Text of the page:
(g) means responsive to an algebraic sum of said altitude error signal and said combined signal to provide a pitch command signal for executing said capture flight path.
2. The apparatus as set forth in claim 1 wherein the value of said characterizing signal is maintained constant above said maximum value.
3. The apparatus as set forth in claim 2 wherein the value of said characterizing signal is maintained constant below said minimum value.
4. The apparatus as set forth in claim 3 wherein the value of said characterizing signal between said maximum and minimum values is varied linearly with the absolute value of said altitude rate signal.
5. The apparatus as set forth in claim 4 wherein the means for providing said characterizing signal further includes
(a) means for controlling the gain of said altitude rate signal in accordance with said predetermined value of acceleration normal to said capture flight path.
6. The apparatus as set forth in claim 1 wherein the apparatus for controlling the approach of said aircraft to said capture flight path comprises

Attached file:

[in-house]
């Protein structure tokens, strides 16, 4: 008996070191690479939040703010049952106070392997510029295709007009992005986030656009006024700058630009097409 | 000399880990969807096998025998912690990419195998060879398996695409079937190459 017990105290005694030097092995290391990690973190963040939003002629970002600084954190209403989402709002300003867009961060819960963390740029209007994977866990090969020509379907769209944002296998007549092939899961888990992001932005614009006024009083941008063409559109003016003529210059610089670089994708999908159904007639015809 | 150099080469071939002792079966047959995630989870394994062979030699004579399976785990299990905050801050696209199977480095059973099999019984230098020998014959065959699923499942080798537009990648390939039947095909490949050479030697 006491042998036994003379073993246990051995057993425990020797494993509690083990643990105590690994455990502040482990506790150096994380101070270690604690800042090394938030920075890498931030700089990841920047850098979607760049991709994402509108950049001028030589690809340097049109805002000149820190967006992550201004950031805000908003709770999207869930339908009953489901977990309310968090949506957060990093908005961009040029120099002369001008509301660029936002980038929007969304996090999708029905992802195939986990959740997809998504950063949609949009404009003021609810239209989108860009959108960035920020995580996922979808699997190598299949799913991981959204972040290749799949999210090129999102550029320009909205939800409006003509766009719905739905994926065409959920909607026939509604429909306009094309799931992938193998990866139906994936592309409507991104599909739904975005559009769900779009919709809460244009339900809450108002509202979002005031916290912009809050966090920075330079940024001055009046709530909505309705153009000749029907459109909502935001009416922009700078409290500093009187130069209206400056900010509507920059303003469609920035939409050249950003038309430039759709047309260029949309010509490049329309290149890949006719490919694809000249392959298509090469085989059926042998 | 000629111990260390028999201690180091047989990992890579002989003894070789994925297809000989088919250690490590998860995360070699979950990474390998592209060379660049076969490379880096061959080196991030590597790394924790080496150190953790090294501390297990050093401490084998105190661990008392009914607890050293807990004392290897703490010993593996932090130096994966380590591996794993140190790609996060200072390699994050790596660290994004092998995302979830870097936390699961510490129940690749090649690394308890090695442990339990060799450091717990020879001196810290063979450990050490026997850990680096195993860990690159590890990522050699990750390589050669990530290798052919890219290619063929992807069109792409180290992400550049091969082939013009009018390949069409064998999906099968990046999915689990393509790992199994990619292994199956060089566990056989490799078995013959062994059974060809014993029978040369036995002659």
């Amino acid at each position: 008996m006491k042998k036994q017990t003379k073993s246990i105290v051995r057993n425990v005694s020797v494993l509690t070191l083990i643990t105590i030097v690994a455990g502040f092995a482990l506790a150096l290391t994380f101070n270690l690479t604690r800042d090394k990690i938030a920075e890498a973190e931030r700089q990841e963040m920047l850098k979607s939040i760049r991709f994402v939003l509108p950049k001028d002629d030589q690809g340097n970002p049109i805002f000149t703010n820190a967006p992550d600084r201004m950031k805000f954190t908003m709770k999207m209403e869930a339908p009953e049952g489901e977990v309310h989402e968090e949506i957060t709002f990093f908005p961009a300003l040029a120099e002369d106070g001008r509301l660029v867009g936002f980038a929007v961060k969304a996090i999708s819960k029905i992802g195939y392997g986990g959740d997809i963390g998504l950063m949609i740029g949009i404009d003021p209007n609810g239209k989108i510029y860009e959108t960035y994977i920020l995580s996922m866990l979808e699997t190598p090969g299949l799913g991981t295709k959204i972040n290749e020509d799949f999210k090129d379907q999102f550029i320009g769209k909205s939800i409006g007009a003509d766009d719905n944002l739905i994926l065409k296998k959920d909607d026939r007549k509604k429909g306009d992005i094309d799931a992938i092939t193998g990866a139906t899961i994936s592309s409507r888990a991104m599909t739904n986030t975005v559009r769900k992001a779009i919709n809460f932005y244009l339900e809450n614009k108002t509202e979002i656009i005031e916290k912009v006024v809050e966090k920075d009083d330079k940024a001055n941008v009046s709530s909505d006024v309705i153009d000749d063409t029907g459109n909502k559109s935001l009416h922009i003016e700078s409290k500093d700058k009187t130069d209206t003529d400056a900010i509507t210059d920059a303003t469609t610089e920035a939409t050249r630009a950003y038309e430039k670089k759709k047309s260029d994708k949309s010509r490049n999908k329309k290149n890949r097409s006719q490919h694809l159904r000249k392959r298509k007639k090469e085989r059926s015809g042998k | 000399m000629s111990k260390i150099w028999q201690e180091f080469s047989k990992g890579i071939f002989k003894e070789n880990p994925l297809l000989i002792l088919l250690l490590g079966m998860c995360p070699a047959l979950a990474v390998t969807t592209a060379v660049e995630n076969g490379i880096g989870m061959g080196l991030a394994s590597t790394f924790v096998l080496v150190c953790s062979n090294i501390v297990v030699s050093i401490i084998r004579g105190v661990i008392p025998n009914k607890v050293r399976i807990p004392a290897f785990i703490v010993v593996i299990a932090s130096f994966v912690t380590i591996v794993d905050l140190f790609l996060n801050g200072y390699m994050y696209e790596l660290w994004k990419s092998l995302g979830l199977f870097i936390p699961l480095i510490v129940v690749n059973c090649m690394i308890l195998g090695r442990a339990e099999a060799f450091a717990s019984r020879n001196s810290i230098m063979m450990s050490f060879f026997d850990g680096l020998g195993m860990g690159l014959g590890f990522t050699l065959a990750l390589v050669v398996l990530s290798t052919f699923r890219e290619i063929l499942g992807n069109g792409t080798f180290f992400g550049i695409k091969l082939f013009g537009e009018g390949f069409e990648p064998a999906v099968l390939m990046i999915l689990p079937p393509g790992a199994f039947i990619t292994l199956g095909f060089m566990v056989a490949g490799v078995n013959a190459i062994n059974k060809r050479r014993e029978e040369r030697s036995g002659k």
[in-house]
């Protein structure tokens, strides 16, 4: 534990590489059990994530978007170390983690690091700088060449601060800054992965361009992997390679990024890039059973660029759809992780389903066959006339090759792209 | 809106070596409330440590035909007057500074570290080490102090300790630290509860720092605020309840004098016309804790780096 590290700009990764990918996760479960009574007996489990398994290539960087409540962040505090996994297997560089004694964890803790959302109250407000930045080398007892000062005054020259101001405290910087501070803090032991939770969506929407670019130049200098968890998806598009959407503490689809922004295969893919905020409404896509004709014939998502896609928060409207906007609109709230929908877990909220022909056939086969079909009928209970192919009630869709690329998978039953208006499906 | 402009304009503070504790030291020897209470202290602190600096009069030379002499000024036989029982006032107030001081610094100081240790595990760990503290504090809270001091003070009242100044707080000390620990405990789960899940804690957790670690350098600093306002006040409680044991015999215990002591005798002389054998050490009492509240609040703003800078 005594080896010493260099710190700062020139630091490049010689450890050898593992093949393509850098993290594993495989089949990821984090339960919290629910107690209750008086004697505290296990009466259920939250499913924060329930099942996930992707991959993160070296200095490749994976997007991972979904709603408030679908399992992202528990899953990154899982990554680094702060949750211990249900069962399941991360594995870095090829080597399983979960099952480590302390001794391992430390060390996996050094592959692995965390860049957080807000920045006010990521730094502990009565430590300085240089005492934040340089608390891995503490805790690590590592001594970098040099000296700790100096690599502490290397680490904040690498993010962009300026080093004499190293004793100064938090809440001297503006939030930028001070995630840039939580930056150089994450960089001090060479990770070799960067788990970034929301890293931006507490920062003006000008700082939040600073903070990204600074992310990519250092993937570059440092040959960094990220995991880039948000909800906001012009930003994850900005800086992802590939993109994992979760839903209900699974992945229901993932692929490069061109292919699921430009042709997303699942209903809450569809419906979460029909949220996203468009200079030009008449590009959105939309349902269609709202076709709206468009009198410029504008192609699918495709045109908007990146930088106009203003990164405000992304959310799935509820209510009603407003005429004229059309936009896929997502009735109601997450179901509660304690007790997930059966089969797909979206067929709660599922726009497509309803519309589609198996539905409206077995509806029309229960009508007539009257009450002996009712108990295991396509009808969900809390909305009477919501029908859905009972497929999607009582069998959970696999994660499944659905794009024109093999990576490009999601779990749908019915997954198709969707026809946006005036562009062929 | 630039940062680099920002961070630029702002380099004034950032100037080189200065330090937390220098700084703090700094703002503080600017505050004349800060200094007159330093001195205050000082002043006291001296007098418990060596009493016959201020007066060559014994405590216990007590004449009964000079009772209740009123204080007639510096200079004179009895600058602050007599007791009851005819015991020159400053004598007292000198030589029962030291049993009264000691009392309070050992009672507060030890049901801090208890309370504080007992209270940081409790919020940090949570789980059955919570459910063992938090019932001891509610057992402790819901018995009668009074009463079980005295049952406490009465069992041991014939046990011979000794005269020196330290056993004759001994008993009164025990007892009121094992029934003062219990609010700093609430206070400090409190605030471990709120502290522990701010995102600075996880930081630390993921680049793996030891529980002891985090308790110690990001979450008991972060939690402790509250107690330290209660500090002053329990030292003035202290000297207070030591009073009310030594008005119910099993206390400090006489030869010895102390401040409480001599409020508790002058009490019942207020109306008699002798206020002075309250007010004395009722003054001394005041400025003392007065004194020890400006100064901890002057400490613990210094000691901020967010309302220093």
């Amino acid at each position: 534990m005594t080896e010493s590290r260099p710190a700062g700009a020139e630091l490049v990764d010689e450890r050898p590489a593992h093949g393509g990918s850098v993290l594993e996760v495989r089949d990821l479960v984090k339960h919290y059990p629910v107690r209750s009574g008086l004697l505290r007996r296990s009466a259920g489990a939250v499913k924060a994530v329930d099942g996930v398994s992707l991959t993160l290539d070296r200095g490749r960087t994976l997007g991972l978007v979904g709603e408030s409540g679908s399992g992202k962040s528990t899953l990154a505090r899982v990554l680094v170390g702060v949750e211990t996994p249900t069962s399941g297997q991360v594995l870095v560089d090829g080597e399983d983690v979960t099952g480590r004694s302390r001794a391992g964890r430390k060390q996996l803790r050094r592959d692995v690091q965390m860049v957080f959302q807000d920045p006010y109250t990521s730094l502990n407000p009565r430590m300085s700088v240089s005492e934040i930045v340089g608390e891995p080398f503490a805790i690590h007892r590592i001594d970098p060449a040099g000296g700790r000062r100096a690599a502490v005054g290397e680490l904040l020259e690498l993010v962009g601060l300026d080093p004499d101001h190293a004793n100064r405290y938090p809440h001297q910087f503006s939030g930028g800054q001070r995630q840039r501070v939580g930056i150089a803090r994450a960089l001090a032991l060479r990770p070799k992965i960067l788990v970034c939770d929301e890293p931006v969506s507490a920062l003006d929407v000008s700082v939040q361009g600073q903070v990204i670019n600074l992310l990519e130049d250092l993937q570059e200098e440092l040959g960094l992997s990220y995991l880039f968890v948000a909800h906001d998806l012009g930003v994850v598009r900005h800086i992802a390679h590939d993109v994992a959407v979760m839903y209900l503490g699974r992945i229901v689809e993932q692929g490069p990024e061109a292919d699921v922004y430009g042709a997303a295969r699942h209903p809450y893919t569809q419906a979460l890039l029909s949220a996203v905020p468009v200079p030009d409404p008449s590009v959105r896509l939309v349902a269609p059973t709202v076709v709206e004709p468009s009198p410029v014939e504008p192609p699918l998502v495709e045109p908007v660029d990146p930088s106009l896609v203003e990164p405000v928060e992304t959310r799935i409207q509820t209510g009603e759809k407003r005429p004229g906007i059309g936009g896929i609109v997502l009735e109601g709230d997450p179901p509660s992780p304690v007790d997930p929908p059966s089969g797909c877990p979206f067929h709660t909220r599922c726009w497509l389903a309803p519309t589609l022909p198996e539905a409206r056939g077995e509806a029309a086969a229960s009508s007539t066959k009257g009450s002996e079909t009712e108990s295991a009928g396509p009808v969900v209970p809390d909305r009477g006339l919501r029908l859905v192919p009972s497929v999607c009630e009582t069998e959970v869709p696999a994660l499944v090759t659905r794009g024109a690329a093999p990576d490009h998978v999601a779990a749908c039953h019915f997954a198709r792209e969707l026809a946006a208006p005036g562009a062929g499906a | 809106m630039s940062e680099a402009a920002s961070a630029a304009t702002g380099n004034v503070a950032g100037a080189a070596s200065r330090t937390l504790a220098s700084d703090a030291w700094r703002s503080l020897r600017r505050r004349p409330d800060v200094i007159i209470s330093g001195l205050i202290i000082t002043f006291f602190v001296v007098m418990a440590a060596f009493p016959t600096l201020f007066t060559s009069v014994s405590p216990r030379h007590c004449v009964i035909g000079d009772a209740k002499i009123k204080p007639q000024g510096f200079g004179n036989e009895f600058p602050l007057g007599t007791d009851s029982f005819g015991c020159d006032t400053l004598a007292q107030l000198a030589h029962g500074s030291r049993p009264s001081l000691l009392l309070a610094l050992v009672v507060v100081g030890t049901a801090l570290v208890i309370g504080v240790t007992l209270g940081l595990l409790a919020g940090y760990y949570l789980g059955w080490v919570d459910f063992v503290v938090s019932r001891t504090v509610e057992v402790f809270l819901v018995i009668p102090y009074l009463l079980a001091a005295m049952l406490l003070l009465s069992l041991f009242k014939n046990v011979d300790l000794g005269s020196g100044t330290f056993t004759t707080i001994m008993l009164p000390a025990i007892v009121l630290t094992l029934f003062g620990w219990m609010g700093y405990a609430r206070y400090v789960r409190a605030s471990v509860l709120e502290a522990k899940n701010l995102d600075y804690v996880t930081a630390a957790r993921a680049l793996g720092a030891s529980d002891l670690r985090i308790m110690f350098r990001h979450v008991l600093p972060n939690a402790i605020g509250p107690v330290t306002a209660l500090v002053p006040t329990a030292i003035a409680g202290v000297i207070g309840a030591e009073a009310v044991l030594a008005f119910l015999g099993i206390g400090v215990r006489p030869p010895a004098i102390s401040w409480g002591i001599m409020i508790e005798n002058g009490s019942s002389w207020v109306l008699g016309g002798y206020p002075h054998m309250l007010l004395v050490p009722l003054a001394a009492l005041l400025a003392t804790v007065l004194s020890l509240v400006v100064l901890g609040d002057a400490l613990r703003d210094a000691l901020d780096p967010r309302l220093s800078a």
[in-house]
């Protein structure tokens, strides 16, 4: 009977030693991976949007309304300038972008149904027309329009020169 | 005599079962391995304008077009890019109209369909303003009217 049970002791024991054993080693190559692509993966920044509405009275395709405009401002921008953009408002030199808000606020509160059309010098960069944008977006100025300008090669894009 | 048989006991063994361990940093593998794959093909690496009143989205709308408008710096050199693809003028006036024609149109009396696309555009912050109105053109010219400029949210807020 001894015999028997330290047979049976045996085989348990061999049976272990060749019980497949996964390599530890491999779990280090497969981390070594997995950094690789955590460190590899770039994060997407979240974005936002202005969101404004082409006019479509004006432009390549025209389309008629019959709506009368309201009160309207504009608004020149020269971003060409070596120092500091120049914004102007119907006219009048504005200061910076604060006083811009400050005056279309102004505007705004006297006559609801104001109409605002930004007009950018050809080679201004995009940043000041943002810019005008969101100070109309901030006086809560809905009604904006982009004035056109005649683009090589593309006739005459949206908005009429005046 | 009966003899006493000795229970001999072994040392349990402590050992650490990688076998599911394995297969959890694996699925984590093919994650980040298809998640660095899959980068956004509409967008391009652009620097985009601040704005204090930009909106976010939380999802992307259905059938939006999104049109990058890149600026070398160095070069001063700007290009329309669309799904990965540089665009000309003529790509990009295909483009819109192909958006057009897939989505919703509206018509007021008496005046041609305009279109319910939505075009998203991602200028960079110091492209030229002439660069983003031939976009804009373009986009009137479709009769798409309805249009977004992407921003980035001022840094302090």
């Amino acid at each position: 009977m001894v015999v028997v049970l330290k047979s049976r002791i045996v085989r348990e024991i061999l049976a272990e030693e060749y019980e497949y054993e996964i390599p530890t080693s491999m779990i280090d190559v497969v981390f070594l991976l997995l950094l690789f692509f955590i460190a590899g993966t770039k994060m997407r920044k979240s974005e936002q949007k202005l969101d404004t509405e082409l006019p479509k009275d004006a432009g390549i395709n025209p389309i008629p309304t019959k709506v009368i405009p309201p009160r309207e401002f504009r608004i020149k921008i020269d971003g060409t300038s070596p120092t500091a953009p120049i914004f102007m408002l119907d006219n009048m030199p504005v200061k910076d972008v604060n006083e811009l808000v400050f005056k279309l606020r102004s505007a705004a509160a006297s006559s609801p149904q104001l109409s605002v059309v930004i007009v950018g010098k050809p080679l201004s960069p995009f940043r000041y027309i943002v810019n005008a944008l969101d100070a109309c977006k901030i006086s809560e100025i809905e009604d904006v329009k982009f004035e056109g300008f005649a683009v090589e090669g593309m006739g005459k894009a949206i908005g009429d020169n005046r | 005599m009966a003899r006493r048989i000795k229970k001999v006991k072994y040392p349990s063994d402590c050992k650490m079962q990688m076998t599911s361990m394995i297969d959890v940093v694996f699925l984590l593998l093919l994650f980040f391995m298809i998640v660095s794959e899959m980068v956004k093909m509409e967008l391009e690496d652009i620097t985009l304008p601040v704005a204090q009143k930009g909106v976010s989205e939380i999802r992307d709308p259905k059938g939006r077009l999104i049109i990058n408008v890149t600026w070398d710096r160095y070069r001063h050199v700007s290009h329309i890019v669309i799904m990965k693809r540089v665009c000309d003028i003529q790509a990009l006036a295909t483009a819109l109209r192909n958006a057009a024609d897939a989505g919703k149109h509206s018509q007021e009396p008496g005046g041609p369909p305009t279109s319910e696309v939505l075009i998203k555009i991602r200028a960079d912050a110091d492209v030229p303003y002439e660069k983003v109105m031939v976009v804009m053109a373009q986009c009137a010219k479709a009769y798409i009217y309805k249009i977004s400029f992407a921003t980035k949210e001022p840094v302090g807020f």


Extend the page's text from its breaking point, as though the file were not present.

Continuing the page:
(a) means for providing an error signal proportional to the error between an actual flight control parameter indicative of an automatic flight control submode and a predetermined value of said parameter,
(b) means responsive to said error signal for controlling the aircraft flight path in a sense to reduce said parameter error signal to zero, and
(c) means responsive to said time period signal for limiting the value of said parameter error signals.
7. The apparatus as set forth in claim 6 wherein said limiting means comprises variable limiter means.
8. In an automatic flight control apparatus for controlling an aircraft to approach, initiate and thereafter execute a capture flight path to a preselected altitude, said flight path being defined by the control law
h.sub.e -Kh.sub.a =0
where
he =the error between said preselected altitude and the existing altitude of the aircraft
ha =the actual altitude rate of the aircraft and
K=a constant characterizing the shape of the capture flight path and time required to capture said preselected altitude,
the combination comprising
(a) means for providing a signal proportional to ha,